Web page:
CARES Act Stimulus Payments – Which Expats Do and Don’t Qualify?

CARES Act Stimulus Payments - Which Expats Do and Don’t Qualify?

The CARES Act was passed in late March to provide assistance to American individuals and businesses negatively affected by the Coronavirus pandemic.

In the Act, assistance was granted to American individuals, including expats, in the form of a one-time stimulus payment. The maximum value of the payment is $1,200 per adult (so $2,400 for married couples filing jointly), plus an additional $500 for each dependent child under the age of 17.

Payments are made automatically to qualifying expats, either by direct deposit into a US bank account, or in the form of a check. The IRS has launched two new online tools for expats to provide their US bank account details if they have one (although some expats shouldn’t use either).

In this article we’ll look at the qualifying criteria for expats to receive a stimulus payment.

Social Security Numbers

To receive a CARES Act stimulus payment, expats must have a US social security number. Furthermore, for them to receive the additional payment for their spouse when filing jointly, their spouse must have a US social security number too. For them to receive the additional payments for dependent children under the age of 17, the children must also have US social security numbers.

There is a strange anomaly in the law whereby expats who when they file their US taxes check ‘married filing jointly’ and are married to a foreign spouse that doesn’t have a US social security number aren’t eligible for any stimulus payment.

In reality, this will affect a very small number of expats, as the vast majority of US expats married to a foreign spouse check ‘married filing separately’ when they file. Checking ‘married filing separately’ ensures that an expat’s foreign spouse remains outside the US tax system.

“The draft bill would have excluded many expats who claim the Foreign Earned Income Exclusion to exclude their overseas income from US taxation, however the final version of the law includes all Americans who live abroad.” – MarketWatch

There are very limited circumstances when an expat would want their foreign spouse involved in the US tax system and so would check ‘married filing jointly’, and get their spouse an individual tax identification number (ITIN) rather than a US social security number for the purposes of filing. Unfortunately the law as it stands excludes these expats from receiving any stimulus payment though.


The full amount of the stimulus payment is being paid to those Americans whose adjusted gross income is up to $75,000. The figure doubles for expats who are married and filing jointly (and their spouse has a US social security number). Above these thresholds, the amount of the stimulus payment decreases by $5 for every $100 of additional (adjusted gross) income, until the payments reach zero at adjusted gross incomes of $98,000 for an individual, or $198,000 for a married couple.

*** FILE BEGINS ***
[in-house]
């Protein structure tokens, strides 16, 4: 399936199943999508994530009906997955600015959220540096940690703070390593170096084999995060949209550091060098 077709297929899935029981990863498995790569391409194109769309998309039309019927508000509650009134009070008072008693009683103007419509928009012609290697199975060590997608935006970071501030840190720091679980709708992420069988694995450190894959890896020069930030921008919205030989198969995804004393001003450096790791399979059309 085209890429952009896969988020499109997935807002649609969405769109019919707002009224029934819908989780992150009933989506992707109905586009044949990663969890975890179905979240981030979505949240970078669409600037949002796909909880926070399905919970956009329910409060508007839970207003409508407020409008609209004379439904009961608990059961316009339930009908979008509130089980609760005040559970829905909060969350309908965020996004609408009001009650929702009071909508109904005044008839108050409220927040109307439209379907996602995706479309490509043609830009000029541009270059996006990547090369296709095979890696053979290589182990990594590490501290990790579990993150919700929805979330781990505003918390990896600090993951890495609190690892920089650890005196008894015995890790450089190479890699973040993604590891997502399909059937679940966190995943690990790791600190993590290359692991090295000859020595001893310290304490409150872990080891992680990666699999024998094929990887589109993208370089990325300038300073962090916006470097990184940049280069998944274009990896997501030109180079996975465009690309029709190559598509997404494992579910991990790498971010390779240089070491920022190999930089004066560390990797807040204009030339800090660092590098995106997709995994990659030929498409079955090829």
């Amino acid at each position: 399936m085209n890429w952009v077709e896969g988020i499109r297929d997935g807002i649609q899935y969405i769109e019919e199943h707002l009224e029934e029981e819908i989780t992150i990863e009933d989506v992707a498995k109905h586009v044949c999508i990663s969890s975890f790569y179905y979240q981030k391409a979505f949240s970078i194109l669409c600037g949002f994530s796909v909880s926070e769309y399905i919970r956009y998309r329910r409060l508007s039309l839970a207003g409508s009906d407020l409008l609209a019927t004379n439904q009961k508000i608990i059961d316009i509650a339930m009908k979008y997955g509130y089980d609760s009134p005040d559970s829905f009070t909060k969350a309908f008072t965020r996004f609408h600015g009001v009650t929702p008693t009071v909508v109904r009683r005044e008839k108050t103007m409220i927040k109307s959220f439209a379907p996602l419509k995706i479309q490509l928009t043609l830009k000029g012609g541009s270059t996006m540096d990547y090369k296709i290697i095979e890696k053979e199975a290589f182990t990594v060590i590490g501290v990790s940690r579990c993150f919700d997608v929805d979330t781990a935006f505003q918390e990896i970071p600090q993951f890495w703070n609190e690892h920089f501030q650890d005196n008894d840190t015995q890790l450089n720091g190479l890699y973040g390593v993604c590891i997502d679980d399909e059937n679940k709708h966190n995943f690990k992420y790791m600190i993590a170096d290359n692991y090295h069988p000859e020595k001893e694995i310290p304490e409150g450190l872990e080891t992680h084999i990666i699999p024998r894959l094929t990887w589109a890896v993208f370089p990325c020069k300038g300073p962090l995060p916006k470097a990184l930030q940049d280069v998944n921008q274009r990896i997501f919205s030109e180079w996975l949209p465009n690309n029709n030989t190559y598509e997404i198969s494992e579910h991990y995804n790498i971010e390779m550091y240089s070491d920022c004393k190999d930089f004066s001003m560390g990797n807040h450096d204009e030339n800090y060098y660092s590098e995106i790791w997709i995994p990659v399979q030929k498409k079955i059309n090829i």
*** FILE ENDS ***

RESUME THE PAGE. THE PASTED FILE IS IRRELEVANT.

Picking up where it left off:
Expats who claim the Foreign Earned Income Exclusion and the Foreign Tax Credit can rest assured that the payment is based on their income after having applied these provisions.

The stimulus payments don’t have to be repaid, and aren’t considered taxable income by the IRS.

Tax compliance

The IRS is paying CARES Act stimulus checks based on adjusted gross income reported on expats’ 2019 year tax return, or, if they haven’t filed for 2019 yet (and the 2020 filing deadline has been extended for all Americans until July 15th this year), then the IRS is using the figure reported on their 2018 tax return.

As such, expats who haven’t filed minimally a 2018 tax return won’t receive a stimulus payment. All Americans who earn above the minimum income thresholds, including their worldwide income, are required to file. The minimum filing threshold in $2019 was $12,200, or just $400 of self-employment income, or just $5 for Americans who are married but file separately.

There is time for these expats to catch up with their US tax filing and receive one though. It’s important that they do so in the correct manner to avoid IRS penalties and back taxes. What they shouldn’t do for example is suddenly provide the IRS with their bank details using one of the new online tools for this purpose, and for the same reason neither should they just file for 2019 without having filed for 2018 first. Expats who have missed previous years too should seek advice regarding which IRS amnesty program might be most appropriate for their particular situation.

Seek advice

Expats who have any questions about their eligibility for a CARES Act stimulus payment or their US tax filing should consult a US expat tax specialist, who will ensure that they’re compliant in the most tax efficient manner possible given their circumstances.

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